# R from zero to hero
# Marco Plebani 14 June 2018
rm(list=ls()) # a rather compulsive habit of making sure that R's memory is a clean slate. 99.9% of the time it isn't necessary but it doesn't hurt.
# Some data:
y=c(-1.22, -1.73, -2.64, -2.44, -1.11, 2.24, 3.42, 0.67, 0.59, -0.61, -10.77, 0.93, -8.6, -6.99, -0.12, -2.29, -5.16, -3.35, -3.35, -2.51, 2.21, -1.18, -5.21, -7.74, -1.34),
x1=c(39.5, 41, 34, 30.5, 31.5, 30, 41.5, 24, 43, 39, 25.5, 38.5, 33.5, 30, 41, 31, 25, 37, 37.5, 24.5, 38, 37, 41, 37, 36),
x2=c(61, 53, 53, 44, 49, 44, 57, 47, 54, 48, 46, 59, 46, 61, 55, 57, 59, 59, 55, 50, 62, 55, 55, 52, 55))
If I hadn’t provided the data as above but in a separate file, you could load them by using this:
DF <- read.csv(file.choose())
library(scatterplot3d) # does what the name says
type="p", main="3D Scatterplot")
# it is possible to fit flat surfaces (the product of additive models)* with the code below:
fit <- lm(y ~ x1+x2,data=DF)
s3d$plane3d(fit,lty.box = "solid")
# try to interpret the plot qualitatively.
Some more detail:
plane3dcan only plot flat surfaces, which is why I am using “fit” which is an additive model.
- Adding an interaction between x1 and x2 in the model would mean allowing for x1 to affect the effect of x2 on y, and similarly for x2 on x1. This would result in a non-flat surface and plane3d would not handle it. There are tools for plotting non-flat surfaces in R… You can look them up online.
# the usual drill for selecting the best model:
linmod.full <- lm(y~x1*x2, data=DF)
linmod.add <- lm(y~x1+x2, data=DF)
linmod.x1 <- lm(y~x1, data=DF)
linmod.x2 <- lm(y~x2, data=DF)
linmod.null <- lm(y~1, data=DF)
# we retain the null model. Variables x1 and x2, by theirselves or together, have no statistically significant explanatory power on y.
Let’s look at a more complicated situation:
dd <- longley
multilinmod <- lm(Employed ~ GNP + Unemployed + Armed.Forces + Population,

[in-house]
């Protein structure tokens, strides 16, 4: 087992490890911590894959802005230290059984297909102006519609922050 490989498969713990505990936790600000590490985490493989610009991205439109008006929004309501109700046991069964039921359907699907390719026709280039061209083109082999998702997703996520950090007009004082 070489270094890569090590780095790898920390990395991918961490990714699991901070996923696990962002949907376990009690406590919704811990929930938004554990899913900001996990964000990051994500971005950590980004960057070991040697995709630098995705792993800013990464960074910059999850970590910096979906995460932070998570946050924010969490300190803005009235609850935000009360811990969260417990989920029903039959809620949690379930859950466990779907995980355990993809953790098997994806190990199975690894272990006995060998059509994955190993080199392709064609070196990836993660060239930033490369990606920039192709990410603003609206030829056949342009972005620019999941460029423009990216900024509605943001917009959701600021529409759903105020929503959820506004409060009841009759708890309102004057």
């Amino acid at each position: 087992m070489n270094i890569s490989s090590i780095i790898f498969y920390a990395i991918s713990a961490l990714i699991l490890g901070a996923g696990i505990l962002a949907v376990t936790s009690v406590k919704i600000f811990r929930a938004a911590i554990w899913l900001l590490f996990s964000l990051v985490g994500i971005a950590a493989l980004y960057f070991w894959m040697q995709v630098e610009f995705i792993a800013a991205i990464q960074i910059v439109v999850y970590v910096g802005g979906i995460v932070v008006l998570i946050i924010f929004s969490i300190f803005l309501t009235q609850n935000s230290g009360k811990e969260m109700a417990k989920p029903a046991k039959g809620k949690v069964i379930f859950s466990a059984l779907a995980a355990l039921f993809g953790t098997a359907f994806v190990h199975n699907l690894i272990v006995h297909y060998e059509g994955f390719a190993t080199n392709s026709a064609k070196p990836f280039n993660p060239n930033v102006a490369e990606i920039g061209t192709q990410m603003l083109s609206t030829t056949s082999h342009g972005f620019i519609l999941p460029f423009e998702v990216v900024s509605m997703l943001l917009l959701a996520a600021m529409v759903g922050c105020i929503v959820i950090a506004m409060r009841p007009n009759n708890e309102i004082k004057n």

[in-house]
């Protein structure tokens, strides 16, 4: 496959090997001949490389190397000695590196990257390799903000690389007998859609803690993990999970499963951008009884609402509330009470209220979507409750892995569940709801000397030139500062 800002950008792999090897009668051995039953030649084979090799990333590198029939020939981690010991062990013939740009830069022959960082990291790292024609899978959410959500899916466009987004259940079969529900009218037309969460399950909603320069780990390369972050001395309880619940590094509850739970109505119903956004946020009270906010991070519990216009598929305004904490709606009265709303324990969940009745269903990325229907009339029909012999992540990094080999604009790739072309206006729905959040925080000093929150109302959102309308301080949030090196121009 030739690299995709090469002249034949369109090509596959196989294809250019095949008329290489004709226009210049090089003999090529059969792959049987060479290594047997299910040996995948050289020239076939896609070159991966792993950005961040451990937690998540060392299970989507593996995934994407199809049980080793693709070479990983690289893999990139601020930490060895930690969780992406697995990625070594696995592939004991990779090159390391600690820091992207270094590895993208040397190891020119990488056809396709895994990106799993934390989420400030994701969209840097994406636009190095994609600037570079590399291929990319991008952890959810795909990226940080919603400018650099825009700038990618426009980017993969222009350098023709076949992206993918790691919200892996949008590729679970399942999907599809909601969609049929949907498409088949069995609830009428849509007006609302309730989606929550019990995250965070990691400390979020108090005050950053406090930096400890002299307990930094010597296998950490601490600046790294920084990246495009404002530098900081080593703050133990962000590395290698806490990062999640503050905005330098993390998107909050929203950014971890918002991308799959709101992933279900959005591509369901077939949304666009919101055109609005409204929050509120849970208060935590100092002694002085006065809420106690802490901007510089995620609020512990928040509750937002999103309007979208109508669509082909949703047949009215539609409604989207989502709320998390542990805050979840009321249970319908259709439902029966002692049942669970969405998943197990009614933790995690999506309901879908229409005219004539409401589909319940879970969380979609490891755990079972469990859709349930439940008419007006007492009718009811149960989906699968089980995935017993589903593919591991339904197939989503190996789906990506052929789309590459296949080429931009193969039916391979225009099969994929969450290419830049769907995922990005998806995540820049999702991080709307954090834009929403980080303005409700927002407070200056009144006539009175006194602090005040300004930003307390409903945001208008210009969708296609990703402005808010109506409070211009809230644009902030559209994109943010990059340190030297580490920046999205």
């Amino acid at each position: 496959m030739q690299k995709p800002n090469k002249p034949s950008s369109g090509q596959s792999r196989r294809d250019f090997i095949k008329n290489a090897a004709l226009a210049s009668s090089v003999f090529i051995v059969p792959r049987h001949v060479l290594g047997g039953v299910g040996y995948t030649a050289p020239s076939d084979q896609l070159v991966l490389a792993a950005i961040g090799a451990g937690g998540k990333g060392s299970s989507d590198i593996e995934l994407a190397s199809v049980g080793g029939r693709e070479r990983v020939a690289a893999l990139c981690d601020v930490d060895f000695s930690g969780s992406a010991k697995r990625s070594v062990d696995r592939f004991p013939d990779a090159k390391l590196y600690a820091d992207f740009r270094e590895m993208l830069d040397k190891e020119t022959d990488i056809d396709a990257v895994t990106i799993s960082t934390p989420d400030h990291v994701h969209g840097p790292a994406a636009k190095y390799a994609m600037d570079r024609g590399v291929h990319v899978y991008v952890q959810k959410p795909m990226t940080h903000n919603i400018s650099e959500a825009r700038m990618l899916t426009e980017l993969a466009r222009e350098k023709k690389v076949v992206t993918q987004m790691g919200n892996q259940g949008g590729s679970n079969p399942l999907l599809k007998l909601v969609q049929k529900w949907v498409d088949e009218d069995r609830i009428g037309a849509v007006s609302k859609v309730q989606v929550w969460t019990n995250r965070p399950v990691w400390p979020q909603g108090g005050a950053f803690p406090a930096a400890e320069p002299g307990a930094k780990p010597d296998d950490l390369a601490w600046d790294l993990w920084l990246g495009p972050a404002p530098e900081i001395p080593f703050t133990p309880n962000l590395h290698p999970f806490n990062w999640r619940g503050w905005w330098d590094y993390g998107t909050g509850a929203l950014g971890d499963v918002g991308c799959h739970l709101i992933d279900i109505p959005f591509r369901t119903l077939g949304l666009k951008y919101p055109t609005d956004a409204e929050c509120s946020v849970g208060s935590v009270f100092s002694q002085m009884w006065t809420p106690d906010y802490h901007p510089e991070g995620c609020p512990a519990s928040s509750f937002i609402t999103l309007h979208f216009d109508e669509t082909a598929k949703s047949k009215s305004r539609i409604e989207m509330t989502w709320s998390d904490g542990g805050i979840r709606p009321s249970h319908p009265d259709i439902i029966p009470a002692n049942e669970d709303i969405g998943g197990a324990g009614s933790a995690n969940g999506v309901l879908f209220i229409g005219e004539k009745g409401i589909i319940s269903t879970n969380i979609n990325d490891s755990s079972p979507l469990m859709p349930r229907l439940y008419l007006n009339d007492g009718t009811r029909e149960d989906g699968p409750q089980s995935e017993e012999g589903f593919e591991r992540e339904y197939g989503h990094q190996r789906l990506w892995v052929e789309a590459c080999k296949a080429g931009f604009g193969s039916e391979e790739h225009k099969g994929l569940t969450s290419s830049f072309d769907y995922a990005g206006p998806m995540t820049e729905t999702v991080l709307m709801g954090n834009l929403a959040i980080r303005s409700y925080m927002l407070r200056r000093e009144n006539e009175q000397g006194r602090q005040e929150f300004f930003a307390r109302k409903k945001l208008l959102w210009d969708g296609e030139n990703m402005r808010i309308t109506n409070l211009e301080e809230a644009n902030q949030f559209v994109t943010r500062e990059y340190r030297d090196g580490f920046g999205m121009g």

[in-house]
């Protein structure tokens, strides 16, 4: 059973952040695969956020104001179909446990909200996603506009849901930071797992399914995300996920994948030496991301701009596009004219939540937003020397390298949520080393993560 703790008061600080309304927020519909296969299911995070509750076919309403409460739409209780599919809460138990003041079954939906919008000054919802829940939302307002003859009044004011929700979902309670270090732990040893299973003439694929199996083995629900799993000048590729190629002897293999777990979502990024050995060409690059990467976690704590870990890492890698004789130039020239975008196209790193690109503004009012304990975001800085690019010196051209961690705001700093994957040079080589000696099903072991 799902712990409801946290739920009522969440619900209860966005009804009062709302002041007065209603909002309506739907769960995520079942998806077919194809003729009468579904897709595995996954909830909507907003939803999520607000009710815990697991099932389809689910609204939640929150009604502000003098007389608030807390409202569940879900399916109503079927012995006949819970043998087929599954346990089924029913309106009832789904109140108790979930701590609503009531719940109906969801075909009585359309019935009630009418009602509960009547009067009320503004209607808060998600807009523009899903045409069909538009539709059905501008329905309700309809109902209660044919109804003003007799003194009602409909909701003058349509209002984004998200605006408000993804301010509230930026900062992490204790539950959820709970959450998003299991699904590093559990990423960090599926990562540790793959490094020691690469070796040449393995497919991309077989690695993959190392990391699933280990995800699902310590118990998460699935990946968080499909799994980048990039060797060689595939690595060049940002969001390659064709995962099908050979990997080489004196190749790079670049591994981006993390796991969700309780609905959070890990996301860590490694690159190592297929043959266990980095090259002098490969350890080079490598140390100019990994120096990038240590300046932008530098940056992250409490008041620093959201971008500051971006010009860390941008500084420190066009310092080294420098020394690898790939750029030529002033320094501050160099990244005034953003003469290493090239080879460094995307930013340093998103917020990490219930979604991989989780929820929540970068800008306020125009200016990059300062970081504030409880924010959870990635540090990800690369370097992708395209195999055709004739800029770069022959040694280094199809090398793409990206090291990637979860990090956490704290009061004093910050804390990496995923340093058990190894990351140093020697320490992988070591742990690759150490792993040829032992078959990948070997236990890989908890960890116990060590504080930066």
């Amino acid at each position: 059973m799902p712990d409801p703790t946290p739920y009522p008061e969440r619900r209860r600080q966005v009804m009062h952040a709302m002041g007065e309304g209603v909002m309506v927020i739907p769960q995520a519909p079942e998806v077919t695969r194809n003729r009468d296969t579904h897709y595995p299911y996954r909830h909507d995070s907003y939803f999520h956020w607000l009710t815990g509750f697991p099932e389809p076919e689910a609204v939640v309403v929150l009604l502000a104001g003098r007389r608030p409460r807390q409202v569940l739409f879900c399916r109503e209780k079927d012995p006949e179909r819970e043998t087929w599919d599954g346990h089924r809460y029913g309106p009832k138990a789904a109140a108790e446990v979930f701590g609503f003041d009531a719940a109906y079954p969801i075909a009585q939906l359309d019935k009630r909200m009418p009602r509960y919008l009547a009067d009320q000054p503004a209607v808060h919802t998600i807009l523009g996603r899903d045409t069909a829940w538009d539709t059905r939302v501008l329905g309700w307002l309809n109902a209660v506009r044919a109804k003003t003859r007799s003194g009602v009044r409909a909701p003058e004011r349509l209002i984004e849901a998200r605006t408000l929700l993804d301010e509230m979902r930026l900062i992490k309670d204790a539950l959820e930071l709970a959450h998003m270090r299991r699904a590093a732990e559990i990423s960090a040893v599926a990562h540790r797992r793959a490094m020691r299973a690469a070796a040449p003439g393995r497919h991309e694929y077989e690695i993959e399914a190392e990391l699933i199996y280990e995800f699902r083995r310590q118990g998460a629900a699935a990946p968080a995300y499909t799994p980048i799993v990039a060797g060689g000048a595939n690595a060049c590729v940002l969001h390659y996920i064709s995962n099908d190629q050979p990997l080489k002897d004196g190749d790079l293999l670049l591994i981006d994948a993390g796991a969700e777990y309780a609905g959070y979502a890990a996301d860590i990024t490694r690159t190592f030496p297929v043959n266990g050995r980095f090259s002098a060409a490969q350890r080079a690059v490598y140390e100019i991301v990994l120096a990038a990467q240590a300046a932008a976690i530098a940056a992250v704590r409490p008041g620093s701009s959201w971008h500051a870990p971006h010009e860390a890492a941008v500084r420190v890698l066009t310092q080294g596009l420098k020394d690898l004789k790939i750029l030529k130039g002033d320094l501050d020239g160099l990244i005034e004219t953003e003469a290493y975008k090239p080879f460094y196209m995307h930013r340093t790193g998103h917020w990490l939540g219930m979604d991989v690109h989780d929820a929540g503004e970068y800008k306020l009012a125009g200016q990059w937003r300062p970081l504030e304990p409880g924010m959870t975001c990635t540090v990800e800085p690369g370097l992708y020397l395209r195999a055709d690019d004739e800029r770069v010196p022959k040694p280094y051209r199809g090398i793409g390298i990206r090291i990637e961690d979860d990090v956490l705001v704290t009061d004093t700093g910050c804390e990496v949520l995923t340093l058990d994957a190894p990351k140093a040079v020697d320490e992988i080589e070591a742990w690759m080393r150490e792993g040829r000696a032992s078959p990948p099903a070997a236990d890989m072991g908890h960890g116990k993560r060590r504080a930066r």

# this model has more than two explanatory variables, so we cannot represent it graphically.
IMPORTANT: all models have assumptions.
One can just assume that the assumptions are respected and move on (which is what we’ve been doing until now for simplicity), but it’s usually wiser to test those assumptions. If the data don’t respect the assumptions, one can transform the data or tweak the model to deal with it. ONE CRUCIAL ASSUMPTION OF MULTIPLE REGRESSION IS THAT THERE SHOULD NOT BE MULTI-COLLINEARITY BETWEEN EXPLANATORY VARIABLES.
What does that mean?
For multiple linear regression to be used reliably, the explanatory variables should not be correlated to each other. Correlated explanatory variables are difficult to interpret in multiple regression analyses because they share explanatory power. Consequently, the perceived importance of one explanatory variable depends on other explanatory variables are included in the model.
# Evaluate Collinearity
explanatory <- dd[,c("GNP","Unemployed","Armed.Forces","Population")]
library(GGally) # a little gimmick
# or by using some fancy tests:
# The ‘mctest’ package in R provides the Farrar-Glauber test and other relevant tests for multicollinearity. Functions ‘omcdiag’ and ‘imcdiag’ provide the overall and individual diagnostic checking for multicollinearity respectively.
# More here: https://www.r-bloggers.com/multicollinearity-in-r/
response <- dd[,c("Employed")]
There is multicollinearity.
How to fix this?
To start off, one sould (should?) prune those explanatory variables that have correlation coeffs > 0.9 with other explanatory variables. In our case, “GNP” and “population”. Here I am overwriting object “explanatory” with a new one in which I arbitrarily dropped “population” (based on my limited knowledge of the dataset, retaining “population” and dropping “GNP” would have been equally valid):